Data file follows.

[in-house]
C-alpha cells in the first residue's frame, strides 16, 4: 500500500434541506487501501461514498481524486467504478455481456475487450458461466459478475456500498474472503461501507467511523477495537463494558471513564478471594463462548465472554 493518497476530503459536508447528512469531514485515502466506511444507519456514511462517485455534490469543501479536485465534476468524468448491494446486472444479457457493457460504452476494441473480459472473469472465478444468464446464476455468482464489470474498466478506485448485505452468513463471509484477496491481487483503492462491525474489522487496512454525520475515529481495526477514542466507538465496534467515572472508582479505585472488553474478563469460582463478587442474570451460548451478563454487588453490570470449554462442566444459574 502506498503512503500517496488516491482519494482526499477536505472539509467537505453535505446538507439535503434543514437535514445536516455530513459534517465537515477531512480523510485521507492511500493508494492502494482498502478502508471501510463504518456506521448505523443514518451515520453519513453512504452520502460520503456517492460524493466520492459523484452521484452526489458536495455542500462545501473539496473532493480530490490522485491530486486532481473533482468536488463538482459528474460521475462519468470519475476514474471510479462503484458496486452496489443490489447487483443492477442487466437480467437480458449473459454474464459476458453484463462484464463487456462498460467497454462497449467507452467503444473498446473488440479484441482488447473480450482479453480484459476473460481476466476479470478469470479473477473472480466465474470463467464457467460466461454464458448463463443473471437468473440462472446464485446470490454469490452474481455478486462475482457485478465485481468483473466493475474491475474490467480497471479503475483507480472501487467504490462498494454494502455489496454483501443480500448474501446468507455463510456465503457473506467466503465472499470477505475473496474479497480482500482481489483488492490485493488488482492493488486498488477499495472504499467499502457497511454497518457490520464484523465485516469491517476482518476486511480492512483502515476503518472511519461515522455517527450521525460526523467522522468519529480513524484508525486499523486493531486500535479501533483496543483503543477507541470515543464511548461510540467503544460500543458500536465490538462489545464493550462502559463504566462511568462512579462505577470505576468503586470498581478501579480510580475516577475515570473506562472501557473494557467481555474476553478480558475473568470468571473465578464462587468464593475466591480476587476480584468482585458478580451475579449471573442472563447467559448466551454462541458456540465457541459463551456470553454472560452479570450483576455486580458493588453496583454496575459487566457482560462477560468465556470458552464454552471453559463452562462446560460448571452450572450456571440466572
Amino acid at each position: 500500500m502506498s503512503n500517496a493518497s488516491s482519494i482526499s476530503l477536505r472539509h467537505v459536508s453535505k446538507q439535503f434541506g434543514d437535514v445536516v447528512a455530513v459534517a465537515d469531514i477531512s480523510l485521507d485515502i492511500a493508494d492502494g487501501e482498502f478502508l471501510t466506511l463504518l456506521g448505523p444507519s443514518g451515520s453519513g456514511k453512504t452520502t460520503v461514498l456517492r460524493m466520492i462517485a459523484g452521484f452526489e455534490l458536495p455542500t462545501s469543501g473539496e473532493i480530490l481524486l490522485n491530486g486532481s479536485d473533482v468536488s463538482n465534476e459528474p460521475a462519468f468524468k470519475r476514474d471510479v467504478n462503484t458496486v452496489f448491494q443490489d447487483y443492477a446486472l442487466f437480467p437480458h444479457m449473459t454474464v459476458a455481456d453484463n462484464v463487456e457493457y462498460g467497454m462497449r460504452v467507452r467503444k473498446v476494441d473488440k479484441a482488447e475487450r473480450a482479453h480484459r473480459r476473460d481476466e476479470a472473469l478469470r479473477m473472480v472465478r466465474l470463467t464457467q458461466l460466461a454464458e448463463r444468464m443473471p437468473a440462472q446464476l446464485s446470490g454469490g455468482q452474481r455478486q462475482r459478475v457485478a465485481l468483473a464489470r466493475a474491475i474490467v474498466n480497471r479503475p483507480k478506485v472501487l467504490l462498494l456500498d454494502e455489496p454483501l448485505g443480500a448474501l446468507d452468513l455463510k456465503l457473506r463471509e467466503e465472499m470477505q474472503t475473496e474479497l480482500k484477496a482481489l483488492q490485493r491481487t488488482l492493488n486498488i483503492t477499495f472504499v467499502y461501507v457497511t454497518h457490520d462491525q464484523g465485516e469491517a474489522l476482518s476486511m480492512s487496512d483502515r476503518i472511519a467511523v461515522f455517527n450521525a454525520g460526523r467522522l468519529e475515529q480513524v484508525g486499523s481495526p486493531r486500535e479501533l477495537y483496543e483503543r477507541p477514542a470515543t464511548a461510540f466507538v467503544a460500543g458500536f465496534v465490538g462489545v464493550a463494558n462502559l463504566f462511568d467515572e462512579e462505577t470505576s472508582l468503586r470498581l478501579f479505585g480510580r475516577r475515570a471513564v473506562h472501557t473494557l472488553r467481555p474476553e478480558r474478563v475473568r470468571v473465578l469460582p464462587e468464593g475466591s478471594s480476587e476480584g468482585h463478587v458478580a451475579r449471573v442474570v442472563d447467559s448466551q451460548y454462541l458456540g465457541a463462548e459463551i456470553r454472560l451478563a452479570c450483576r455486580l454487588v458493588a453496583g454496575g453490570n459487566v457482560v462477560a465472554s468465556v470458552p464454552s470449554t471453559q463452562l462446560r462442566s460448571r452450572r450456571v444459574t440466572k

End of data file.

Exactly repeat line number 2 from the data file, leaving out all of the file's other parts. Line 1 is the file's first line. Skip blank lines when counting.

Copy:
C-alpha cells in the first residue's frame, strides 16, 4: 500500500434541506487501501461514498481524486467504478455481456475487450458461466459478475456500498474472503461501507467511523477495537463494558471513564478471594463462548465472554 493518497476530503459536508447528512469531514485515502466506511444507519456514511462517485455534490469543501479536485465534476468524468448491494446486472444479457457493457460504452476494441473480459472473469472465478444468464446464476455468482464489470474498466478506485448485505452468513463471509484477496491481487483503492462491525474489522487496512454525520475515529481495526477514542466507538465496534467515572472508582479505585472488553474478563469460582463478587442474570451460548451478563454487588453490570470449554462442566444459574 502506498503512503500517496488516491482519494482526499477536505472539509467537505453535505446538507439535503434543514437535514445536516455530513459534517465537515477531512480523510485521507492511500493508494492502494482498502478502508471501510463504518456506521448505523443514518451515520453519513453512504452520502460520503456517492460524493466520492459523484452521484452526489458536495455542500462545501473539496473532493480530490490522485491530486486532481473533482468536488463538482459528474460521475462519468470519475476514474471510479462503484458496486452496489443490489447487483443492477442487466437480467437480458449473459454474464459476458453484463462484464463487456462498460467497454462497449467507452467503444473498446473488440479484441482488447473480450482479453480484459476473460481476466476479470478469470479473477473472480466465474470463467464457467460466461454464458448463463443473471437468473440462472446464485446470490454469490452474481455478486462475482457485478465485481468483473466493475474491475474490467480497471479503475483507480472501487467504490462498494454494502455489496454483501443480500448474501446468507455463510456465503457473506467466503465472499470477505475473496474479497480482500482481489483488492490485493488488482492493488486498488477499495472504499467499502457497511454497518457490520464484523465485516469491517476482518476486511480492512483502515476503518472511519461515522455517527450521525460526523467522522468519529480513524484508525486499523486493531486500535479501533483496543483503543477507541470515543464511548461510540467503544460500543458500536465490538462489545464493550462502559463504566462511568462512579462505577470505576468503586470498581478501579480510580475516577475515570473506562472501557473494557467481555474476553478480558475473568470468571473465578464462587468464593475466591480476587476480584468482585458478580451475579449471573442472563447467559448466551454462541458456540465457541459463551456470553454472560452479570450483576455486580458493588453496583454496575459487566457482560462477560468465556470458552464454552471453559463452562462446560460448571452450572450456571440466572